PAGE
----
2. Creative Affordable Housing. Shipping containers are cheap,
the rent increases and federal laws don’t always protect seniors from these arbitrary rate changes. I spent 24 years in the military and decades more advocating for senior citizens and believe a caring and involved community is para- mount to the success of any well-in- tended housing program. Com- munities and local governments can work together to make aging a blessing, not a curse. A strong partnership among communities, advocates, home builders and government agen- cies may be the best way to create a better future. Those options can range from fixed rent controls for seniors, the use of shipping contain- ers to create housing, and access to vacant lands and empty buildings currently controlled by state and local governments. How real estate investors can help alleviate homelessness among the senior population: 1. Fair Housing Projects. Invest more in the affordable and fair housing projects. Affordability is key. Seniors are not able to compete in the housing market these days. Rent is at a high again, with prices that we have never seen. In some areas, rent surged by 30 percent. Not one senior has seen an increase of their retirement benefit for that much, so it makes it clear that more affordable housing units need to be available, and cities must start taking notice. It takes a while to build such a large number that is needed, so the sooner the better for higher density requests that must be approved.
now work well beyond retirement age to make ends meet. And then, health and aging issues make it difficult for seniors to obtain jobs. In addition, many companies shy away from older employees. The stress that comes from aging, as well as the death of spouses and friends, adds to the challenges many seniors now face. More seniors have chosen to age in place, holding onto their single-fam- ily residences longer than previous generations. However, aging in place may not be possible for all seniors, especially those who need extra help and those who rent. Seniors who live on fixed incomes are vulnerable to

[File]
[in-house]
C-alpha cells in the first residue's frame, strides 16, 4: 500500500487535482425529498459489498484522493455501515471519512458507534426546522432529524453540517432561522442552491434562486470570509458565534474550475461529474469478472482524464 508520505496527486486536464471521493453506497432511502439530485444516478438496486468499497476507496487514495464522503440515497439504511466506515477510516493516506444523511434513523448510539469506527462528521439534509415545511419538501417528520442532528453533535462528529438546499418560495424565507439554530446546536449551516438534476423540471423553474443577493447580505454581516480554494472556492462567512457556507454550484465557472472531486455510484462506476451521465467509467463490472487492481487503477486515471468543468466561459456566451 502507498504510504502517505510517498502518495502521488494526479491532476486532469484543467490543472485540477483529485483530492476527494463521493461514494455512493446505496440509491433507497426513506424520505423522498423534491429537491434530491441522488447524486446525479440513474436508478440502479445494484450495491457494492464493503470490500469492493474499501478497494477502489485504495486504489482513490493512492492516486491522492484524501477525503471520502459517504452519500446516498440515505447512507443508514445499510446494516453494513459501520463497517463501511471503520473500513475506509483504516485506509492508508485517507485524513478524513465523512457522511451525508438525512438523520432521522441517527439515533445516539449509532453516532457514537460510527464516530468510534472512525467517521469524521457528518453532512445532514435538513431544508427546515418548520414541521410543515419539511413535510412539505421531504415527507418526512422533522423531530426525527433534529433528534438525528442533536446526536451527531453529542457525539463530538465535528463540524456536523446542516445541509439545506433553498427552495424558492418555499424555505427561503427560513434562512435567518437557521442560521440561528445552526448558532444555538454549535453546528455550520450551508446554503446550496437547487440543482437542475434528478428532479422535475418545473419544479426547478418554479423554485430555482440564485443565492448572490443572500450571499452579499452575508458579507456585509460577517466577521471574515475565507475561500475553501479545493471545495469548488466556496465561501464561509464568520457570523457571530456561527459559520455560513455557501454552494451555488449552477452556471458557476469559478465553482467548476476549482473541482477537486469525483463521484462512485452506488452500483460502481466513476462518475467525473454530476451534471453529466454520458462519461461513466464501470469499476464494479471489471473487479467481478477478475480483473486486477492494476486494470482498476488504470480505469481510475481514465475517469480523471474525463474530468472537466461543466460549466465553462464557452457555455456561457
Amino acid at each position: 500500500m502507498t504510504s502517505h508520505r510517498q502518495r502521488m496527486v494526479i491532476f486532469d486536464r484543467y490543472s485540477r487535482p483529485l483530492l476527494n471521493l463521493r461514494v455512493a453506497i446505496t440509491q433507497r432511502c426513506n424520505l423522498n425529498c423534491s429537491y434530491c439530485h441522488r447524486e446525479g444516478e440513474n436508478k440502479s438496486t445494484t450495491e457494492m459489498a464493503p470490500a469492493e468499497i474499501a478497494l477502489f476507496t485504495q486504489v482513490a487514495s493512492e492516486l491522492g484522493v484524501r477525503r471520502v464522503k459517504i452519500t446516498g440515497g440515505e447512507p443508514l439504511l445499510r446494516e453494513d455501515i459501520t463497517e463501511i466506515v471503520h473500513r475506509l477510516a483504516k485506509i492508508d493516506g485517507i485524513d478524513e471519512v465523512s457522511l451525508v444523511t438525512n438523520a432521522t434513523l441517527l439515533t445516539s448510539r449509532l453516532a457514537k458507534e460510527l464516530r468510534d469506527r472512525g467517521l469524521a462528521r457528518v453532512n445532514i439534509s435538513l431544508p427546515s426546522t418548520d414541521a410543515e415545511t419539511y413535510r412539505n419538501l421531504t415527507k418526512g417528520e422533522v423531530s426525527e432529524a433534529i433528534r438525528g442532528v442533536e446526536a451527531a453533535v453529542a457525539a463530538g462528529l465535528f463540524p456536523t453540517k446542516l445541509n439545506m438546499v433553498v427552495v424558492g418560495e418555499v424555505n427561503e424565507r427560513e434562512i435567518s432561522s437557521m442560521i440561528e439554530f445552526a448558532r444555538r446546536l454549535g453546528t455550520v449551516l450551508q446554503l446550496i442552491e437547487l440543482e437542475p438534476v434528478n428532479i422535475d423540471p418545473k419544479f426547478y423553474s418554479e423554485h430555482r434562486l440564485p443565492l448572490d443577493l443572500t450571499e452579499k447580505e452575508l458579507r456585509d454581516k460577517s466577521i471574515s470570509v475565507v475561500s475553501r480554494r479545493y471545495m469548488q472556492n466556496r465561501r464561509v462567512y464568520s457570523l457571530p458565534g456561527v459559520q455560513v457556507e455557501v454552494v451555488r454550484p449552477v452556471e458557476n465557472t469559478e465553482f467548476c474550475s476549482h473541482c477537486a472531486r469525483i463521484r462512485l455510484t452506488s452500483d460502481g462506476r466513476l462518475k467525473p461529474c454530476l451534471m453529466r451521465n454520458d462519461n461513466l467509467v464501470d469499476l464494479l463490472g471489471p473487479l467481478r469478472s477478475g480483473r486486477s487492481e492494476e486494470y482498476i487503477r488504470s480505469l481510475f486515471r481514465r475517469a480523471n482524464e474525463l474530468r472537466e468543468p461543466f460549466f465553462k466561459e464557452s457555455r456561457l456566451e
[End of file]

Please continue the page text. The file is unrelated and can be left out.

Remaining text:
but construction material is increasing daily at a rate that
soon cannot be sustained. Vacant land and high-density approval are key. Government land must be made available to developers and developers must be very tight with their budgets. Not meeting schedules and going over budgets lead to higher rent and less profitability. 3. Multifamily Housing. Affordable, multifamily housing is one of the top answers to the housing crisis, especially if you are thinking about seniors, workforce, veterans and low- income families. A multifamily project that is mixed-use and offers transportation could be somewhat of an answer but must also offer many other programs that help the residents like after-
school activities for children of working parents, assistance to seniors, transportation, counselling, mentoring, job placement, and more. •
Nick Saifan served in the U.S. military for 24 years. He experienced firsthand the difficulties of transitioning from military life to civilian life, and as a co-founder of
a community-based nonprofit, he watched the difficulty in getting donations increase each year. Today, he’s putting his business savvy where his heart is. Vendaval Corporation visualizes a sustainable business structure creating the opportunity for helping those in need with successful community-based programs. The differentiator in the communities he visualizes is self-sufficient affordable housing in a mixed-use development that offers on-site programs for veterans, youth, education, childcare, on-the-job training, and job placement. For more information visit www.vendavalcorp.com.
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